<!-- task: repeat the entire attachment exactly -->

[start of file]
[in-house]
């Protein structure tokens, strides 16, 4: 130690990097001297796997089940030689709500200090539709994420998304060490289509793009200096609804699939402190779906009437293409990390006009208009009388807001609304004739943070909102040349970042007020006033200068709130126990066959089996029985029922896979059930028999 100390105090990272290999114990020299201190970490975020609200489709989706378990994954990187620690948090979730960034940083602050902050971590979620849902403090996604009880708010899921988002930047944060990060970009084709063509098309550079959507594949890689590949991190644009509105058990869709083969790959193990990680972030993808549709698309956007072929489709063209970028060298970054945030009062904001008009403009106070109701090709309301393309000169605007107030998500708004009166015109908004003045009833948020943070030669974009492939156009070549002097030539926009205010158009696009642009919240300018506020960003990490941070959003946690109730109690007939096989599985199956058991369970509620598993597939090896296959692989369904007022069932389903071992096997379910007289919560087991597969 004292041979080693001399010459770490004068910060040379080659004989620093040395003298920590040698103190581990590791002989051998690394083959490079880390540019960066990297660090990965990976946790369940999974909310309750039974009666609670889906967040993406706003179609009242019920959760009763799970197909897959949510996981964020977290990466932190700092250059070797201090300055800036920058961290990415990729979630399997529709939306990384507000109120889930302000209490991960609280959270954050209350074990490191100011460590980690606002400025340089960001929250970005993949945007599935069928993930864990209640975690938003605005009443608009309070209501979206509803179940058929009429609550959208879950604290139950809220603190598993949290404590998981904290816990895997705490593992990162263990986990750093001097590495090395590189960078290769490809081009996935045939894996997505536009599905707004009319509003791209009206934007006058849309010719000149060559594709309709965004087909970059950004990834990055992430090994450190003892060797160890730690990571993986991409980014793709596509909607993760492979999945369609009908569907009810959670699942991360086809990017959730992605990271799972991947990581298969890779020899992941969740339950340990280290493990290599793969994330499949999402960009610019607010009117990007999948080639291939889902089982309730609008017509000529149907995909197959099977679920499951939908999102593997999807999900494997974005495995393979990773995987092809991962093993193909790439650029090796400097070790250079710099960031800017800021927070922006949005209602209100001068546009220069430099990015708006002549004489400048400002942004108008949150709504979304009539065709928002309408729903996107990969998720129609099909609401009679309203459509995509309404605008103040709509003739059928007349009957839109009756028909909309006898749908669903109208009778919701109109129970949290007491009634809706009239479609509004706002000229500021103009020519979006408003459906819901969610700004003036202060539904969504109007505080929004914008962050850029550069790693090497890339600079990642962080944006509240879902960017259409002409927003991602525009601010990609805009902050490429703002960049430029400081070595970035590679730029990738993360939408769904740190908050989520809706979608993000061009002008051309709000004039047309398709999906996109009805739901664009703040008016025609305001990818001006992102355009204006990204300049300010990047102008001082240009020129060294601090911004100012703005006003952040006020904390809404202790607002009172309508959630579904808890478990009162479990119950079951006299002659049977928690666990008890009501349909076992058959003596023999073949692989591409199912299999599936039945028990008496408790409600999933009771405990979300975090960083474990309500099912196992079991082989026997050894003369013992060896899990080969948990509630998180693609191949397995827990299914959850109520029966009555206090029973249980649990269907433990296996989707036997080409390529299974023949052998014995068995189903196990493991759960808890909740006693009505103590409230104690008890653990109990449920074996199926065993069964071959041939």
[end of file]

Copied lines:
[in-house]
């Protein structure tokens, strides 16, 4: 130690990097001297796997089940030689709500200090539709994420998304060490289509793009200096609804699939402190779906009437293409990390006009208009009388807001609304004739943070909102040349970042007020006033200068709130126990066959089996029985029922896979059930028999 100390105090990272290999114990020299201190970490975020609200489709989706378990994954990187620690948090979730960034940083602050902050971590979620849902403090996604009880708010899921988002930047944060990060970009084709063509098309550079959507594949890689590949991190644009509105058990869709083969790959193990990680972030993808549709698309956007072929489709063209970028060298970054945030009062904001008009403009106070109701090709309301393309000169605007107030998500708004009166015109908004003045009833948020943070030669974009492939156009070549002097030539926009205010158009696009642009919240300018506020960003990490941070959003946690109730109690007939096989599985199956058991369970509620598993597939090896296959692989369904007022069932389903071992096997379910007289919560087991597969 004292041979080693001399010459770490004068910060040379080659004989620093040395003298920590040698103190581990590791002989051998690394083959490079880390540019960066990297660090990965990976946790369940999974909310309750039974009666609670889906967040993406706003179609009242019920959760009763799970197909897959949510996981964020977290990466932190700092250059070797201090300055800036920058961290990415990729979630399997529709939306990384507000109120889930302000209490991960609280959270954050209350074990490191100011460590980690606002400025340089960001929250970005993949945007599935069928993930864990209640975690938003605005009443608009309070209501979206509803179940058929009429609550959208879950604290139950809220603190598993949290404590998981904290816990895997705490593992990162263990986990750093001097590495090395590189960078290769490809081009996935045939894996997505536009599905707004009319509003791209009206934007006058849309010719000149060559594709309709965004087909970059950004990834990055992430090994450190003892060797160890730690990571993986991409980014793709596509909607993760492979999945369609009908569907009810959670699942991360086809990017959730992605990271799972991947990581298969890779020899992941969740339950340990280290493990290599793969994330499949999402960009610019607010009117990007999948080639291939889902089982309730609008017509000529149907995909197959099977679920499951939908999102593997999807999900494997974005495995393979990773995987092809991962093993193909790439650029090796400097070790250079710099960031800017800021927070922006949005209602209100001068546009220069430099990015708006002549004489400048400002942004108008949150709504979304009539065709928002309408729903996107990969998720129609099909609401009679309203459509995509309404605008103040709509003739059928007349009957839109009756028909909309006898749908669903109208009778919701109109129970949290007491009634809706009239479609509004706002000229500021103009020519979006408003459906819901969610700004003036202060539904969504109007505080929004914008962050850029550069790693090497890339600079990642962080944006509240879902960017259409002409927003991602525009601010990609805009902050490429703002960049430029400081070595970035590679730029990738993360939408769904740190908050989520809706979608993000061009002008051309709000004039047309398709999906996109009805739901664009703040008016025609305001990818001006992102355009204006990204300049300010990047102008001082240009020129060294601090911004100012703005006003952040006020904390809404202790607002009172309508959630579904808890478990009162479990119950079951006299002659049977928690666990008890009501349909076992058959003596023999073949692989591409199912299999599936039945028990008496408790409600999933009771405990979300975090960083474990309500099912196992079991082989026997050894003369013992060896899990080969948990509630998180693609191949397995827990299914959850109520029966009555206090029973249980649990269907433990296996989707036997080409390529299974023949052998014995068995189903196990493991759960808890909740006693009505103590409230104690008890653990109990449920074996199926065993069964071959041939």